Owning more than the typical number of companion cats is one of the four main signs of feline hoarding. Having an unusual number of cats does not make a hoarder alone, though. Hoarding is poles apart from sheltering, which can also lead to someone having loads of cats. A hoarder is incapable of providing for the care of his/her cats. They may be underfed or under-watered, filthy, ill or injured from overcapacity. In many cases, the cats may die from the poor care they are receiving. A hoarder has a troubled psychology which makes him/her need to control many cats but not capable of giving proper care to them.
A central feature of any type of hoarding is a sullied, chaotic living space. A hoarder's home can be anywhere from difficult to pilot to downright unlivable, but with cat hoarders, the scene can be particularly dismal. A cat hoarder's house is likely to have quite a bit of feline waste lying around and the stench of too many cats in too small a space. Many feline hoarders also hoard inanimate objects, so the house may also be cluttered with trash, old newspapers and other objects.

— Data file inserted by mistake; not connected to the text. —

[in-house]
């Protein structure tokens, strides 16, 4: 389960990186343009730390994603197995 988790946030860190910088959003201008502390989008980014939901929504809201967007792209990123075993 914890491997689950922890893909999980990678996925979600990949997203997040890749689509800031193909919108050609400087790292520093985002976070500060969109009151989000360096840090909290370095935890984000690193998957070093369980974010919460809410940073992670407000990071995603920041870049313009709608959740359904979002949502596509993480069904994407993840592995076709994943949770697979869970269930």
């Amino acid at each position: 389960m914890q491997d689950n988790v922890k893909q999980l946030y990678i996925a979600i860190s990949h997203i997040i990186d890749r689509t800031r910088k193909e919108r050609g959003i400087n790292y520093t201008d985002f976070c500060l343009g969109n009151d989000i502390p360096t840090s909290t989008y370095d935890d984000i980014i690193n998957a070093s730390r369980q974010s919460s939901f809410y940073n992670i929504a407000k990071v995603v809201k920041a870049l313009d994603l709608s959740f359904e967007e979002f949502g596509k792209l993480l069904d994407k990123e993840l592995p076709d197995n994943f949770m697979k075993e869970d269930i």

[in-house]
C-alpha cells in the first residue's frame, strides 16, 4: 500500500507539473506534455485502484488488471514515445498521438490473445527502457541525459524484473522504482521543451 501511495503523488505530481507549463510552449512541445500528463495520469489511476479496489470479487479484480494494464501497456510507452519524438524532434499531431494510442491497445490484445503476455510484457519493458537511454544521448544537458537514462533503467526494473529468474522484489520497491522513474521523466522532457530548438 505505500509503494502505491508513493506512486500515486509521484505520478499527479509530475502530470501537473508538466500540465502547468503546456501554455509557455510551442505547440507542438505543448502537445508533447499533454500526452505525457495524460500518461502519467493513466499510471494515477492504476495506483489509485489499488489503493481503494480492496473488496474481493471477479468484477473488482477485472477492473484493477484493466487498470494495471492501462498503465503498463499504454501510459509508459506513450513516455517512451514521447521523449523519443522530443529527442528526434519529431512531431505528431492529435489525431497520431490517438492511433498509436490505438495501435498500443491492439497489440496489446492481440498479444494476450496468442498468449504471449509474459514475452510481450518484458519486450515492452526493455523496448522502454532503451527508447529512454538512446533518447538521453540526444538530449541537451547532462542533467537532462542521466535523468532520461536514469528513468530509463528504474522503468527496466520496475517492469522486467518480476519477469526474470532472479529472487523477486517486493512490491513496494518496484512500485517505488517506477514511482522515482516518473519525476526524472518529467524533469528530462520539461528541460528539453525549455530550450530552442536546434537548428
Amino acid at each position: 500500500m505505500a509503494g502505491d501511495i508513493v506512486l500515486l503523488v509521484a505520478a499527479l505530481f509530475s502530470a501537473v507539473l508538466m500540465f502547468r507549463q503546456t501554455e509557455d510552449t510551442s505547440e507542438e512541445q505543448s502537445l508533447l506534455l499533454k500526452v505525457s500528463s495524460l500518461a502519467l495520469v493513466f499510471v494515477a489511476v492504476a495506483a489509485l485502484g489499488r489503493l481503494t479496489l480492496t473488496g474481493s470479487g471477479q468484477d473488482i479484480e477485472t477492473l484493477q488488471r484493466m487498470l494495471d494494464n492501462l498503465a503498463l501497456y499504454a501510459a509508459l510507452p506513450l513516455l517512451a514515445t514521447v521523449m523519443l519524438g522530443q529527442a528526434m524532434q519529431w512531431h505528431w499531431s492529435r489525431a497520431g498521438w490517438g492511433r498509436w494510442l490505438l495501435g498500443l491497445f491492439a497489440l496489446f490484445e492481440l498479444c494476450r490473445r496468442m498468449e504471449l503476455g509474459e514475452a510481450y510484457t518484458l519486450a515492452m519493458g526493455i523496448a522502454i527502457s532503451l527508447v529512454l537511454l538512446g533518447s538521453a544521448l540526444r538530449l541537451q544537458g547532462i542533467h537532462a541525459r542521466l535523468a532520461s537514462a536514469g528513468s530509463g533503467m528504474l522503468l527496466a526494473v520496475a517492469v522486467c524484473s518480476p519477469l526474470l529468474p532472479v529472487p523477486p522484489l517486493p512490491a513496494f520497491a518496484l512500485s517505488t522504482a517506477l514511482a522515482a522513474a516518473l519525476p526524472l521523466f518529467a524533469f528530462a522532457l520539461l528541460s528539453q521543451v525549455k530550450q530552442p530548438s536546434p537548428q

Hoarders tend to have poor perception of their own actions or impulses. They will believe that they are caring effectively for their felines despite all confirmation to just the opposite. They may cut themselves off communally from other people and feel mistreated by outsiders who don't appreciate their hoarding actions. They may be in poor health themselves, powerless to care for their own bodies any more than they can for their cats. On the other hand, hoarders may veil their behavior well and live a double life, appearing comparatively normal from the outside.